Architecture of France: Collège de Combrée
School’s out, so what next for abandoned Collège?
In this day and age, it can be difficult to save spectacular buildings dating from an era when size did not present the same problems it does today.
The Collège de Combrée, in the village of the same name in Maine-et-Loire, is a prime example. It is enormous – 16,000m² – and monastic in style, with a large neo-Gothic chapel and four courtyards, one of which has a cloister.
Eighty per cent of the building is largely abandoned and falling into disrepair.
The rest, the old farm building, is occupied by a youth retraining centre but that will be moving nearer to Angers in 2022.
Its cause has been taken up by a former British ambassador (to Nepal), Keith Bloomfield, who retired to France with his French wife Geneviève Charbonneau-Bloomfield, who was born in Combrée.
They live opposite the Collège and, intrigued by what was left of its former glory when they moved back, Mrs Charbonneau-Bloomfield studied its history for a history of art Masters dissertation from the University of Rennes II.
The Collège was built between 1854 and 1858 as a large public school, with ambitions to be a “Palace of Education”.
In 1810, a troublesome priest, Abbé François Drouet, had been sent to Combrée because he had too many ideas that destabilised his superiors.
Church people were under close scrutiny after the Revolution and Counter-Revolution in west France.
Drouet took risks, determined to pursue his plan to bring education to a part of the country that had no schools.
He had inherited a large presbytery and such was the demand that he was quickly in charge of 300 pupils.
After his death, church authorities realised it was time to offer better student accommodation.
Two important people backed the project: the Bishop of Angers, Monseigneur Angebault, and the Comte de Falloux.
It was a radical change from the Revolutionary period, when so many of the churches had been turned into stables.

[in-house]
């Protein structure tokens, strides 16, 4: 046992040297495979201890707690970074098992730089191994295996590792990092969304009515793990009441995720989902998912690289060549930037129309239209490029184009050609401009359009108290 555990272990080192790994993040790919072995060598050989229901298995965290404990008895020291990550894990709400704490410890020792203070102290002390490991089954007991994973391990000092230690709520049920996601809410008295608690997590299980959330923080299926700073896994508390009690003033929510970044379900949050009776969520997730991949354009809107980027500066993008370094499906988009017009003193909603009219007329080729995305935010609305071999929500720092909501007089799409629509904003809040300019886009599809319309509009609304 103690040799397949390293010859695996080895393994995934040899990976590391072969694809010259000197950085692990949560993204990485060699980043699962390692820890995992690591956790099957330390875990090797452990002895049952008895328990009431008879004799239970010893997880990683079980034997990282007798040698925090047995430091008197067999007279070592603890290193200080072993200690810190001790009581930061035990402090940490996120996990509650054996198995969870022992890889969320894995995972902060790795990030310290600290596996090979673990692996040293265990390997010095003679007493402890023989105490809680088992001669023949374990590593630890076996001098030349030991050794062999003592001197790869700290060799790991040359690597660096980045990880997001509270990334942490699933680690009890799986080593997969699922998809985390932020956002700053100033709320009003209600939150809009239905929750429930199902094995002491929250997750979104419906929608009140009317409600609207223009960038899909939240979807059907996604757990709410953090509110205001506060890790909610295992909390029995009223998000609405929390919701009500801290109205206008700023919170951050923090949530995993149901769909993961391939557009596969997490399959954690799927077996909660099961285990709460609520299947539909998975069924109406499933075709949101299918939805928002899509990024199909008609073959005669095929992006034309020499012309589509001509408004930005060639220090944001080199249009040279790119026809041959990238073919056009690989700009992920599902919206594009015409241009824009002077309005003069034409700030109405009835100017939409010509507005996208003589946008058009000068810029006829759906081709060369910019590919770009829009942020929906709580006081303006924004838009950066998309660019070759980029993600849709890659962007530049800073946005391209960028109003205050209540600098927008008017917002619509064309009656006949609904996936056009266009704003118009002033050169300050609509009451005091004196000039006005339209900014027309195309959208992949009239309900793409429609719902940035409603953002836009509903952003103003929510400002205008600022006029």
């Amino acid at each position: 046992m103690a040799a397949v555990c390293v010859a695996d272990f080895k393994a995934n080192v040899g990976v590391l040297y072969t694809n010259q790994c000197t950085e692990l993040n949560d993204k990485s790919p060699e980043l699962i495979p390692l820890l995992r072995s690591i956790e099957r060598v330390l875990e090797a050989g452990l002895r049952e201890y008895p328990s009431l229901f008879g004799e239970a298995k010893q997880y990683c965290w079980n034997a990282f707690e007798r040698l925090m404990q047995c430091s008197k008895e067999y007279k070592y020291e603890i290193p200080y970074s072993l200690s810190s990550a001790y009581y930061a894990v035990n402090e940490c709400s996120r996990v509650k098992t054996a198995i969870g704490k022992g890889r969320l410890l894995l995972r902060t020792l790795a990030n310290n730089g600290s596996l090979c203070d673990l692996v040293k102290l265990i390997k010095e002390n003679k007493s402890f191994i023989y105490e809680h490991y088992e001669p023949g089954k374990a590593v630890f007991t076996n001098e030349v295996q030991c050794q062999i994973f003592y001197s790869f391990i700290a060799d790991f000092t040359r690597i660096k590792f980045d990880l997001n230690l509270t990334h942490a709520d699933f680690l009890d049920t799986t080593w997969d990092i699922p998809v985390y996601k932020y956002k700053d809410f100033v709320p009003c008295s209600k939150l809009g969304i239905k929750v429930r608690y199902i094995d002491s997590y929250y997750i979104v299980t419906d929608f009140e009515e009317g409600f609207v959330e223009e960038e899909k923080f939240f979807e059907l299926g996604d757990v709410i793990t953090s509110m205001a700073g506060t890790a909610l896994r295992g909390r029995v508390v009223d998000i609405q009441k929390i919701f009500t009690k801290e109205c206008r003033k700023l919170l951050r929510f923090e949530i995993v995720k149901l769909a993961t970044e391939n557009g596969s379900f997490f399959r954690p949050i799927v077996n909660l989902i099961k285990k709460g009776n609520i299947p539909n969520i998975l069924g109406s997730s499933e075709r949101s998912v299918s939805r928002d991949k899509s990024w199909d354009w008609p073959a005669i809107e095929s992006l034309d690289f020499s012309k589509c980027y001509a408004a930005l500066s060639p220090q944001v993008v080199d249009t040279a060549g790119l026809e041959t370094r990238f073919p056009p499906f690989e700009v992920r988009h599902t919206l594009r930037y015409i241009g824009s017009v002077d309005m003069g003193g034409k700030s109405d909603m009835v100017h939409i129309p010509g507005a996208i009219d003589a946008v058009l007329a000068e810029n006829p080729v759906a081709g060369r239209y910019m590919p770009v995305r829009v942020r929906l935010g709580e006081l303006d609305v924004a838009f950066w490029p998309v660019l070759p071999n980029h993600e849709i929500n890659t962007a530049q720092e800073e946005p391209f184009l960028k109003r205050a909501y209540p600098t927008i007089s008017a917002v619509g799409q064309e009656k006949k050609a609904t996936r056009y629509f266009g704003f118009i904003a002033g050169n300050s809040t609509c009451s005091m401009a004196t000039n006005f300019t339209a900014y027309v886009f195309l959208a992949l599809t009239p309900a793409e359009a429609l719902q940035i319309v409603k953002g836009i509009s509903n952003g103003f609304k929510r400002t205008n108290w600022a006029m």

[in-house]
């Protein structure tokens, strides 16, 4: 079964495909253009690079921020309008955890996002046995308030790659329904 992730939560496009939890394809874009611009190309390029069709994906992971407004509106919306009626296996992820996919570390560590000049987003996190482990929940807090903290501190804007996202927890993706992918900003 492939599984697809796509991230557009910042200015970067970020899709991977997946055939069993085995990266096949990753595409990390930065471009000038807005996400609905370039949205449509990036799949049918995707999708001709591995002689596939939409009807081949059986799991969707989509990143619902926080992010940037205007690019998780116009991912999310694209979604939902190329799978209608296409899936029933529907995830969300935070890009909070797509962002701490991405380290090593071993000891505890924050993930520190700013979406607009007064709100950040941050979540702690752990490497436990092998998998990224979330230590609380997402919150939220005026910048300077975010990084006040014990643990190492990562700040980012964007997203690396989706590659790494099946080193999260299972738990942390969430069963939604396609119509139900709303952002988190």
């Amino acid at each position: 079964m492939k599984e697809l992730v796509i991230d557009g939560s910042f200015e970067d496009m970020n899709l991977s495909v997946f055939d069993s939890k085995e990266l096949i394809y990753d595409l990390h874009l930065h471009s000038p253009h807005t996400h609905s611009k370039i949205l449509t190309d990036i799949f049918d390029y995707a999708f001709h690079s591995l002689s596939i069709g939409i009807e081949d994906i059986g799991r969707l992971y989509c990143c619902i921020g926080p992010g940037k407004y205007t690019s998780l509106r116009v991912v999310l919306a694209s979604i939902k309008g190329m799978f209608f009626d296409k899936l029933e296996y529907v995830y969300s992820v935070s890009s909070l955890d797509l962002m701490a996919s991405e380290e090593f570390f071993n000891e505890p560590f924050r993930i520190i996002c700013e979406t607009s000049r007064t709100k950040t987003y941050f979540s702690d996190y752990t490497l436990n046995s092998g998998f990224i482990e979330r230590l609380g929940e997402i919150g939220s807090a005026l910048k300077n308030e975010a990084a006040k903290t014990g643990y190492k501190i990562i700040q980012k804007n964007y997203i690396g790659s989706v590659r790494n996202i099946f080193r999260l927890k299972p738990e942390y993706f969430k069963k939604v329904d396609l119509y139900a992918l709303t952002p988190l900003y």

Twenty workmen came to live in the village. Tuffeau, a white sandstone from the Loire Valley famous for its use in Loire chateaux, was brought in by boat.
Slate from local quarries was used for the roof.
The staff were to live in the Collège, so it had to be big and functional, with a farm to feed the community.
The front façade was for bedrooms and the teachers’ quarters.
A cloister led to the classrooms, the dining room, and the chapel (pictured above right), built in an imposing neo-Gothic style.
The aim was to teach piety and academic studies, with a strict regime, and for many years it had an excellent reputation.
More than 20,000 students were educated there. But from the 1990s, the Collège began to attract fewer boarders and, in 2005, it closed. In 2006, the state bought it to house a re-training centre for young jobseekers.
In 2016, the local mairie bought a wing constructed in 1960, the theatre dating from 1910, and the old sports building.
The historic part of the Collège building remains unused.
When the youth retraining centre leaves in 2022, it is thought the state will try to find a new project or put it up for sale.
In 2014, the Association pour la Sauvegarde et la Mise en Valeur du Collège de Combrée (ASMV Collège de Combrée) was founded by Mrs Charbonneau-Bloomfield with the support of her husband and a large group of followers.
Mr Bloomfield said: “The members have been concentrating on finding potential projects and investors.
“The association has many English-speaking members. It is shocking to see such a building being abandoned.”
The couple say the building has great potential: “Though it is in the countryside, it is not far from three major cities: Nantes, Rennes and Angers.
“If both public and private money were invested, it could be a real centre for development and bring employment to the area.
“We believe it could be a multi-functional centre, with different investors, divided into three parts: an educational training centre, accommodation and catering, and a culture and art wing.”
Other buildings in France have been saved in this way.
Financial partners at an ancient monastery, Chartreuse de Neuville, Pas-de-Calais, are creating a cultural centre around tourism, education and horticulture.
Ursulines, a former convent at Château–Gontier, Mayenne, is now a music conservatoire, theatre and tourist office, and the Abbaye-Ecole at Sorèze, Tarn, has an arts centre with a theatre, art gallery and tapestry museum.
Mrs Charbonneau-Bloomfield is sure Collège de Combrée could have the same kind of future, though she admitted it has been a greater struggle than she anticipated: “There has been some local resistance to supporting a very large building with such a strict Catholic past, not very well connected for transport. But this is a magnificent building and part of France’s history and heritage.
“As the present occupants will leave soon, this is the right moment to find people who will turn this into an imaginative and realistic project to kill two birds with one stone – save the building and serve the local population – but we need support.”